Researchers Shed Light on CatB Ransomware's Evasion Techniques


The group responsible for the CatB ransomware scheme has been spotted utilizing a method known as DLL search order hijacking in order to avoid discovery and initiate the harmful attack.

CatB, which is also known as CatB99 and Baxtoy, has recently surfaced and is believed to be either a development or a rebranding of an existing ransomware variant called Pandora, due to similarities in their programming codes.

It is important to mention that Pandora's use has been linked to Bronze Starlight, also known as DEV-0401 or Emperor Dragonfly, a cyber threat group operating from China. This group is notorious for using ransomware that quickly fades away to mask their real intentions.

One of the important features that sets CatB apart is that it uses DLL hijacking through a legitimate service known as Microsoft Distributed Transaction Coordinator (MSDTC) to acquire and initiate the ransomware program.

According to a report released last week by SentinelOne researcher Jim Walter, CatB payloads utilize DLL search order hijacking in order to deploy and activate the malicious payload. The dropper, known as versions.dll, deposits the payload (oci.dll) into the System32 folder.

The dropper is in charge of performing measures to prevent analysis and detect whether the malware is running on a virtual environment. It then proceeds to misuse the MSDTC service to introduce a corrupted oci.dll file that includes ransomware into the msdtc.exe program when the system is rebooted.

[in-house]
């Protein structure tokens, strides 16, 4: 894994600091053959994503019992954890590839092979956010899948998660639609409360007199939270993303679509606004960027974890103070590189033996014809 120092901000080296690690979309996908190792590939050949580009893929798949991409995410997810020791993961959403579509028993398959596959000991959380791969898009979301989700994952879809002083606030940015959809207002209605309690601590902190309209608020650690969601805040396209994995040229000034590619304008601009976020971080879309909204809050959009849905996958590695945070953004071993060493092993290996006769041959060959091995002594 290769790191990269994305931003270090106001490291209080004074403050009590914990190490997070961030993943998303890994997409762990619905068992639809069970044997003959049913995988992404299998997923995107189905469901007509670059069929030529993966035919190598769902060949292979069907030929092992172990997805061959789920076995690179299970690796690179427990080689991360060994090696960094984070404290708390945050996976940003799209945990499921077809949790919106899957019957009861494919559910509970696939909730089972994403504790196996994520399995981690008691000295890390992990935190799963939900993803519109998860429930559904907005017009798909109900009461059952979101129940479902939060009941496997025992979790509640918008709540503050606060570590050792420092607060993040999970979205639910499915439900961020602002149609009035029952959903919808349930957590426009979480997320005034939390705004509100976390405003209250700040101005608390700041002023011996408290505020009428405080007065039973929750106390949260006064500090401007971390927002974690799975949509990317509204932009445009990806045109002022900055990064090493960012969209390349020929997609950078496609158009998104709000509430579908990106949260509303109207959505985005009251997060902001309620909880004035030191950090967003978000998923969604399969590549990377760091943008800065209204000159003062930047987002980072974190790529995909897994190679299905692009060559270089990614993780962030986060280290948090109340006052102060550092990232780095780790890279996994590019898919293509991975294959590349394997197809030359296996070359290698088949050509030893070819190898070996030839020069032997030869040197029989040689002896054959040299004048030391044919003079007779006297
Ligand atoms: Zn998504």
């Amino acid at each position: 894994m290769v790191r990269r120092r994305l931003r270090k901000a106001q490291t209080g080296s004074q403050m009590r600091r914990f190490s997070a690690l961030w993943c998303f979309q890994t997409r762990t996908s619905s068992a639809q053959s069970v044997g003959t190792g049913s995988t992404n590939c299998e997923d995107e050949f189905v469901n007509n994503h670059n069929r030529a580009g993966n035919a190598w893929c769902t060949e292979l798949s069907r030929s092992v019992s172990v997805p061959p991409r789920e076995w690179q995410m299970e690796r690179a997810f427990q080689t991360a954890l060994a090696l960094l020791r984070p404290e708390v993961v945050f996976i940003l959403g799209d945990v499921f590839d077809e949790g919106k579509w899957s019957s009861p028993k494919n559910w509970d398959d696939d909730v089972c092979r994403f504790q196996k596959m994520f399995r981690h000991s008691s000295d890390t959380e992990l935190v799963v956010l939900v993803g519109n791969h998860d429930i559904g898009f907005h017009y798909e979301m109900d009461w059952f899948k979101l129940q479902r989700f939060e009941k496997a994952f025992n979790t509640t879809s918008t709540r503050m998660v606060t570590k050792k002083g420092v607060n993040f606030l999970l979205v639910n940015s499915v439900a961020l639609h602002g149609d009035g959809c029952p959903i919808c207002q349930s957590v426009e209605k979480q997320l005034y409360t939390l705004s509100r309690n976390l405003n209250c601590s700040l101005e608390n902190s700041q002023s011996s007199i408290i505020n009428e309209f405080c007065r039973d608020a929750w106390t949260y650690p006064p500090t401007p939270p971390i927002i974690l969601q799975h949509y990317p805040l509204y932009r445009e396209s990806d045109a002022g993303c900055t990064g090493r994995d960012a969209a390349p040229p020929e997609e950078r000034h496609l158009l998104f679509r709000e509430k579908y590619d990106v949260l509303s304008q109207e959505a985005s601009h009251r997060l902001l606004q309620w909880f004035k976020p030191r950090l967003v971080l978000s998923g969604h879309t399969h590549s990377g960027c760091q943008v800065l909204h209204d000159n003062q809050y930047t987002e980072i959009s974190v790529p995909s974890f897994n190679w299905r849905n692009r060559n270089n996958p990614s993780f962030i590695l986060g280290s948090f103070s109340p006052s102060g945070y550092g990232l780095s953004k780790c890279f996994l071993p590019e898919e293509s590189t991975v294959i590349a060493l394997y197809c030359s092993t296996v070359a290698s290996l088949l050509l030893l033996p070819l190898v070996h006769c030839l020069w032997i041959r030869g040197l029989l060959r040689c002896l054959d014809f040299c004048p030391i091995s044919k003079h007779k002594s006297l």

Minerva Labs researcher Natalie reported that there have been modifications made to the configurations of MSDTC. These changes include altering the name of the account that should run the service, changing it from Network Service to Local System. Additionally, the service start option has been modified from being set to Demand start to Auto start, ensuring that if a restart occurs, persistence is maintained. In an earlier analysis, Zargarov provided an explanation.

An eyebrow-raising feature of the ransomware is that there is no ransom message included. Instead, every file that has been encrypted now includes a plea for the victim to send a Bitcoin payment.

One of the characteristics of the malware is its capacity to gather confidential information such as login credentials, webpage bookmarks and browsing history from popular web browsers like Google Chrome, Microsoft Edge (including Internet Explorer), and Mozilla Firefox.

According to Walter, CatB is part of a group of ransomware families that use unique methods and unusual actions like adding notes to the beginning of files. These tactics seem to be adopted so as to avoid detection and outsmart analysis to some extent.

The MSDTC service has previously been used for harmful intentions. Trustwave recently uncovered malware called Pingback which used the same method to avoid security measures and remain active.

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